Home > Commentary, Constitution of Ireland, New Judgments and Cases to Watch > A, B and C v. Ireland starts today

A, B and C v. Ireland starts today

A, B and C v. Ireland, the case in which three women will challenge Ireland’s abortion regime before the Grand Chamber of the European Court of Human Rights begins today. It is the first Irish case to be heard by the Grand Chamber since Senator David Norris’ case which resulted in the decriminalisation of homosexuality. The Irish Family Planning Association provides resources here,  I have blogged about the case in some detail here and there is more recent press coverage here, here, here, here, here and here. The ever-objective Irish Examiner deserves special mention for illustrating its coverage with a picture of a baby’s foot.

The issues affecting the three women in A, B and C – many of which are described in Anne Rossiter’s book ‘The Abortion Trail’ – are still very much live. The Crisis Pregnancy Agency recently reported a drop in the – still substantial – numbers of Irish women travelling to the UK for the purposes of abortion, at the same time highlighting the presence in the state of ‘rogue’ pregnancy advisory services designed to dissuade women from terminating their pregnancies. We promise further analysis when the judgment is handed down.

In November, in  a judicial review case brought by the Society for the Protection of the Unborn Child [2009] NIQB 92,  Lord Justice Girvan ruled that the Department of Health, Social Services and Public Safety abortion guidelines for Northern Ireland health professionals should be withdrawn because they were too ambiguous.  Press coverage of the decision is available here, here here and here, and there is an interesting activist’s view of the case here. Some of SPUC’s briefing papers on the campaign are available at this site, a long with a good deal of less useful material. SPUC, in its discussion of the High Court decision takes the view that:

Abortion is not health care. In Northern Ireland it is a criminal offence. It is simply extraordinary that a government department should have issued guidance on criminal legislation and not have once mentioned the victim of the crime. In illegal abortion the primary victim is the unborn child and any new guidance that the department brings forward needs to take fully into account the duty of care and the legal protection owed to the child before birth.

“Abortion doesn’t only kill children it also hurts women. There is a huge amount of evidence that abortion can damage the physical and mental health of women. If the department is serious about providing aftercare for women hurt by abortion then health officials cannot continue to ignore the evidence of post-abortion trauma. More needs to be done to warn women of the consequences of abortion but there has to be more help for women facing a crisis pregnancy as well.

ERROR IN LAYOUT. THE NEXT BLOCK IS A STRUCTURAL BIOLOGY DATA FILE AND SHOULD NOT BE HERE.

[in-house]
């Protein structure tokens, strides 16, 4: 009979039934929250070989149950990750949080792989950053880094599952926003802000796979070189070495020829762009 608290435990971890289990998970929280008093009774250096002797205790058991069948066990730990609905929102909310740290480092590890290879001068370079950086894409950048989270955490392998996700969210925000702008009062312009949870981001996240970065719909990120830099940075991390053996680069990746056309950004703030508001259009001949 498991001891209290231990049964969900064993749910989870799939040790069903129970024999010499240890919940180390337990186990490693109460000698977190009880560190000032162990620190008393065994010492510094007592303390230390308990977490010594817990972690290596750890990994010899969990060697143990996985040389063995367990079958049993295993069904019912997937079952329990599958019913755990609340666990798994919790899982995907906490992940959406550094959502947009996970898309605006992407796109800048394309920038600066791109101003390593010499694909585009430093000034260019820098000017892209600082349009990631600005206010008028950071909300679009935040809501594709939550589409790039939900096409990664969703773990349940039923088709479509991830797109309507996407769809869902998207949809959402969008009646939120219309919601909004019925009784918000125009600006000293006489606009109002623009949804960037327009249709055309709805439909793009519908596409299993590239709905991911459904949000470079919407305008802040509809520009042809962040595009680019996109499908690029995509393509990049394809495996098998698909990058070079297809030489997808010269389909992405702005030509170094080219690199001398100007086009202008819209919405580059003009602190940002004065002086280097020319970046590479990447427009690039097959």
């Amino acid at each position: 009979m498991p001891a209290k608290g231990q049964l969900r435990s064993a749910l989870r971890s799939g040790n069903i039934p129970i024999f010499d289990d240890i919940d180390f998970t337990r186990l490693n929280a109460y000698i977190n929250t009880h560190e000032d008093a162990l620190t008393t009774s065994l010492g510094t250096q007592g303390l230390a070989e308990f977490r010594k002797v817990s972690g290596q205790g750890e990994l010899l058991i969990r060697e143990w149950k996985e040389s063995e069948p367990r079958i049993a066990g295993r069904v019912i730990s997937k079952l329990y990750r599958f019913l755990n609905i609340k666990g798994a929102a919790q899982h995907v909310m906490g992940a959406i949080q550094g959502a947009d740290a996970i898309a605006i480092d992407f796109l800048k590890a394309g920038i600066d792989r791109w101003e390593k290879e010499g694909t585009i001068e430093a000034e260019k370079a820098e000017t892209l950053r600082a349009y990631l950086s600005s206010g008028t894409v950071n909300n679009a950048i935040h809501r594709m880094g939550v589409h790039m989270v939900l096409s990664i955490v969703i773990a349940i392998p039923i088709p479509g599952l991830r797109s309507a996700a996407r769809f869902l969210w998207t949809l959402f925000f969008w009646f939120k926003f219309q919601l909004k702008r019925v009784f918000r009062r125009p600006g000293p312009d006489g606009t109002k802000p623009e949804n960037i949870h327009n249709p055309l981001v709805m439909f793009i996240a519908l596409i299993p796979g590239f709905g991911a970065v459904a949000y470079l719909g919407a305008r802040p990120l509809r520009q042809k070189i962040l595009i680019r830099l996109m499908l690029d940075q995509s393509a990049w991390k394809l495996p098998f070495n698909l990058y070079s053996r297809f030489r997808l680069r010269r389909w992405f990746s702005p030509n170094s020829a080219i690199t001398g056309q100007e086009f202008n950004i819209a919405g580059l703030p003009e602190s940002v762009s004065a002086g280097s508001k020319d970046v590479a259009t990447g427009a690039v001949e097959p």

“The law in Northern Ireland protects both women and children and new guidance must reflect that.”

That SPUC is seeking to inhabit a discourse of women’s rights – though notably one hinging on protection rather than autonomy – is certainly interesting. Speaking about the experience of Irish women who travel to England for abortion, the Medical Director of the British Pregancy Advisory Service presents quite a different picture:

Women from the Republic of Ireland often arrive for treatment alone, because they can’t afford to bring their partner or mother to accompany them.

“They are understandably very often apprehensive, having had to travel for hours or days to reach an unfamiliar clinic in England.

“It’s disturbing that the law in Ireland forces women to pay privately for care abroad. This creates weeks of delay before seeing a doctor while women try to borrow or save up money to pay for travel, accommodation and for their abortion.”

She went on: “The ban means that doctors in Ireland are not routinely issued with proper training and guidance to care for patients in the extremely common situation of seeking an abortion.

“Post-abortion aftercare and follow-up is not easily available in Ireland, meaning women may not get help if they need it, or have to pretend they’ve had a miscarriage to get help.

“As doctors, we’re concerned at the needless burden of additional risk caused by treatment delays. You don’t have to be medically qualified to understand that the Irish abortion ban risks women’s physical health, requires abortions to be performed later than necessary, and creates serious emotional upset for women at an already stressful time.”

There is more detail on Irish doctors’ negotiation of the Republic’s abortion regime in this article by Barbara Hewson. The Family Planning Association, approaching autonomy from quite a different standpoint, has argued that the Northern Irish government should compensate female residents who have travelled abroad for termination, for the the financial burden of securing an abortion in England.

  1. January 13, 2010 at 10:58 am

    Have the tables turned full circle when the nga’s discouraging abortion are described as ‘rogue’?

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